Fables and Folklore

Fables and folklore are stories that convey a moral story. They usually contain some kinds of supreme being and try to explain where certain things come from. Folklores are usually stories passed down in a culture.

Asked in Fables and Folklore

Do shapeshifters exist?

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In myths and fairy tales, yes. In real life, no.
Asked in Fables and Folklore

What idea does the beauty myth refer to?

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Generally speaking, most sayings about beauty refer to beauty being skin deep, or beauty is in the eye of the beholder. The first, and others like it, refer to the fact that while you may be good-looking, or a beautiful person, what your face looks like won't matter if you act like a wretch. The second, beauty being in the eye of the beholder and such, implies that different people find different things to be beautiful, or worthy of adoration. A mathematician might find a particularly complex equation to be beautiful and worthy of adoration, whereas an artist would think colors and paintings and a scenic view are beautiful and worthy of adoration.
Asked in Mythology, Fables and Folklore

What are all gods of Love and Lust deity?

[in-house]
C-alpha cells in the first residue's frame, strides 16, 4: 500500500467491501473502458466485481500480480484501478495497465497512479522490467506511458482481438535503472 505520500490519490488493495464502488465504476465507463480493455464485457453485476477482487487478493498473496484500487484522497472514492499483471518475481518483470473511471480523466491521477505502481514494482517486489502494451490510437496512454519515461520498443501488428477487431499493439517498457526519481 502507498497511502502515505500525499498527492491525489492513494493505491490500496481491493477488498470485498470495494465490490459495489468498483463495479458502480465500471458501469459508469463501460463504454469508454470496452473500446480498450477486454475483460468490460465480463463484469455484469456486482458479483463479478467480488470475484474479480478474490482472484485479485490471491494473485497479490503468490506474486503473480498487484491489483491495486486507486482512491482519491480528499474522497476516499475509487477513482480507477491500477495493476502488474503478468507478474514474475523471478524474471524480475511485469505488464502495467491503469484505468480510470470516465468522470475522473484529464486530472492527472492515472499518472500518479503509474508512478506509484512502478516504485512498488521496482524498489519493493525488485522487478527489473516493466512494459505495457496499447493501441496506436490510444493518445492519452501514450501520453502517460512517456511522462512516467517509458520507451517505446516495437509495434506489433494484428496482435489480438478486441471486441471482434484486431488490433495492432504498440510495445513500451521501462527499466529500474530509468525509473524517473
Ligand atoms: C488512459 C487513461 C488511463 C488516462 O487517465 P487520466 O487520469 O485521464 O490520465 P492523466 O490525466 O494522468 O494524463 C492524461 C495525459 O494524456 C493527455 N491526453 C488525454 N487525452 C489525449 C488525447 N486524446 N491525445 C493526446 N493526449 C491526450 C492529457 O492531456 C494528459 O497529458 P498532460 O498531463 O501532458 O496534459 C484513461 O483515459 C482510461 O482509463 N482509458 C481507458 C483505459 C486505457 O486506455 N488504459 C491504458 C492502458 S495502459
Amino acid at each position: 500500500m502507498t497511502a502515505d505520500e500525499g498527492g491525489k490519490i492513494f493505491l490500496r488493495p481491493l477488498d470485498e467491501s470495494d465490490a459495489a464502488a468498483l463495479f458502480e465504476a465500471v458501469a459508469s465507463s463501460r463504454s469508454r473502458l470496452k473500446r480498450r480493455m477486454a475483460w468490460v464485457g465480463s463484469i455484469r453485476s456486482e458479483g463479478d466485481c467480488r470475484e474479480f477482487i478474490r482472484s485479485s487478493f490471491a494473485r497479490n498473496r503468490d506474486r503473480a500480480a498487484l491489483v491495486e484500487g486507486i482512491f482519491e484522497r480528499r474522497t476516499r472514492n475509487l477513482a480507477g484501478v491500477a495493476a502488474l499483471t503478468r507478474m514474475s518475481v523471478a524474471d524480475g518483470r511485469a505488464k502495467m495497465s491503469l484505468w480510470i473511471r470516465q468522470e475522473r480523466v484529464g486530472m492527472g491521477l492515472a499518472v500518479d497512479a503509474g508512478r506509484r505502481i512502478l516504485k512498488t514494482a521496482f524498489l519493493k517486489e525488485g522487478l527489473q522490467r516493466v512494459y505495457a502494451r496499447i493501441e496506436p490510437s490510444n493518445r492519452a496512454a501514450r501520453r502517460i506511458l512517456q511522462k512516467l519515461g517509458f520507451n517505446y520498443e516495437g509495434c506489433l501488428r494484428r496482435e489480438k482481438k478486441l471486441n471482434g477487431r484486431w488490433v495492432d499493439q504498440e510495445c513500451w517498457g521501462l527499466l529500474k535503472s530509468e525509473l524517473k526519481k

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Albanian folklore Prende, goddess of love Armenian mythology Astghik, goddess of fertility and love Aztec mythology Xochiquetzal, goddess of fertility, beauty, and female sexual power Buddhism Aizen Myō-ō or Rāgarāja, a deity who transforms worldly lust into spiritual awakening; his red-skinned appearance represents suppressed lust and passion Canaanite mythology Astarte, goddess of sexual love, fertility, and warfare Qetesh, goddess of love, beauty and sex Celtic mythology Aine, Irish mythology|Irish]] goddess of love, summer, wealth and sovereignty Cliodhna Irish goddess, sometimes identified as a goddess of love and beauty[1] Chinese mythology Tu Er Shen, a Chinese deity who manages the love and sex between homosexual men Egyptian mythology Bes, god of music, dance, and sexual pleasure Hathor, goddess of the sky, love, beauty, and music Bastet, goddess of felines, love, sexuality, protection, beauty, and dance Etruscan mythology Albina, goddess of the dawn and protector of ill-fated lovers Turan, goddess of love and vitality Greek mythology Aphrodite, goddess of love, lust and beauty The Erotes Anteros, god of requited love Eros, god of love and sexual passion Himeros, god of sexual desire Hedylogos, god of sweet talk and flattery Hymenaios, god of marriage and marriage feasts Pothos, god of sexual longing, yearning and desire Peitho, personification of persuasion and seduction Guaraní mythology Kurupi, god of sexuality and fertility Hindu mythology Kamadeva, god of love Rati, goddess of passion and lust Lithuanian mythology Milda, goddess of love and freedom Mesopotamian mythology Inanna or Ishtar, goddess of sexual love, fertility, and warfare[2] Moroccan mythology Qandisa, goddess of lust who first seduces men then drives them insane[3] Norse mythology Freyja, goddess associated with love, beauty, fertility, gold, seiðr, war, and death Freyr, worshipped as a phallic fertility god, he was said to "[bestow] peace and pleasure on mortals" Sjöfn, goddess associated with love Roman mythology Cupid, the Roman equivalent of the Greek god Eros Venus, the Roman equivalent of the Greek goddess Aphrodite Slavic mythology Dogoda, Polish spirit of the west wind, associated with love and gentleness Dzydzilelya, Polish goddess of love and marriage and of sexuality and fertility Lada, fakeloric goddess of harmony, merriment, youth, love and beauty, who almost certainly never existed Siebog, god of love and marriage Živa, goddess of love and fertility Vodou Baron La Croix, loa of the dead and sexuality Baron Samedi, loa of the dead, sex and resurrection Erzulie Freda Dahomey, loa of love, beauty, jewelry, dancing, luxury, and flowers Yoruba mythology Mami Wata, a pantheon of water deities sometimes associated with love and lust Oshun, goddess of love, intimacy, beauty, wealth and diplomacy From Wikipedia, the free encyclopedia Jump to: navigation, search This article needs additional citations for verification. Please help improve this article by adding reliable references. Unsourced material may be challenged and removed. (June 2008) The Birth of Venus by Sandro Botticelli (1485), depicting Venus, the Roman goddess of love, lust and beauty A love deity is a deity in mythology associated with sexual love, lust or sexuality. Love deities are common in mythology and may be found in many polytheistic religions. Contents [hide] 1 List of love and lust deities 1.1 Albanian folklore 1.2 Armenian mythology 1.3 Aztec mythology 1.4 Buddhism 1.5 Canaanite mythology 1.6 Celtic mythology 1.7 Chinese mythology 1.8 Egyptian mythology 1.9 Etruscan mythology 1.10 Greek mythology 1.11 Guaraní mythology 1.12 Hindu mythology 1.13 Lithuanian mythology 1.14 Mesopotamian mythology 1.15 Moroccan mythology 1.16 Norse mythology 1.17 Roman mythology 1.18 Slavic mythology 1.19 Vodou 1.20 Yoruba mythology 2 References 3 External links List of love and lust deities Albanian folklore Prende, goddess of love Armenian mythology Astghik, goddess of fertility and love Aztec mythology Xochiquetzal, goddess of fertility, beauty, and female sexual power Buddhism Aizen Myō-ō or Rāgarāja, a deity who transforms worldly lust into spiritual awakening; his red-skinned appearance represents suppressed lust and passion Canaanite mythology Astarte, goddess of sexual love, fertility, and warfare Qetesh, goddess of love, beauty and sex Celtic mythology Aine, Irish mythology|Irish]] goddess of love, summer, wealth and sovereignty Cliodhna Irish goddess, sometimes identified as a goddess of love and beauty[1] Chinese mythology Tu Er Shen, a Chinese deity who manages the love and sex between homosexual men Egyptian mythology Bes, god of music, dance, and sexual pleasure Hathor, goddess of the sky, love, beauty, and music Bastet, goddess of felines, love, sexuality, protection, beauty, and dance Etruscan mythology Albina, goddess of the dawn and protector of ill-fated lovers Turan, goddess of love and vitality Greek mythology Aphrodite, goddess of love, lust and beauty The Erotes Anteros, god of requited love Eros, god of love and sexual passion Himeros, god of sexual desire Hedylogos, god of sweet talk and flattery Hymenaios, god of marriage and marriage feasts Pothos, god of sexual longing, yearning and desire Peitho, personification of persuasion and seduction Guaraní mythology Kurupi, god of sexuality and fertility Hindu mythology Kamadeva, god of love Rati, goddess of passion and lust Lithuanian mythology Milda, goddess of love and freedom Mesopotamian mythology Inanna or Ishtar, goddess of sexual love, fertility, and warfare[2] Moroccan mythology Qandisa, goddess of lust who first seduces men then drives them insane[3] Norse mythology Freyja, goddess associated with love, beauty, fertility, gold, seiðr, war, and death Freyr, worshipped as a phallic fertility god, he was said to "[bestow] peace and pleasure on mortals" Sjöfn, goddess associated with love Roman mythology Cupid, the Roman equivalent of the Greek god Eros Venus, the Roman equivalent of the Greek goddess Aphrodite Slavic mythology Dogoda, Polish spirit of the west wind, associated with love and gentleness Dzydzilelya, Polish goddess of love and marriage and of sexuality and fertility Lada, fakeloric goddess of harmony, merriment, youth, love and beauty, who almost certainly never existed Siebog, god of love and marriage Živa, goddess of love and fertility Vodou Baron La Croix, loa of the dead and sexuality Baron Samedi, loa of the dead, sex and resurrection Erzulie Freda Dahomey, loa of love, beauty, jewelry, dancing, luxury, and flowers Yoruba mythology Mami Wata, a pantheon of water deities sometimes associated with love and lust Oshun, goddess of love, intimacy, beauty, wealth and diplomacy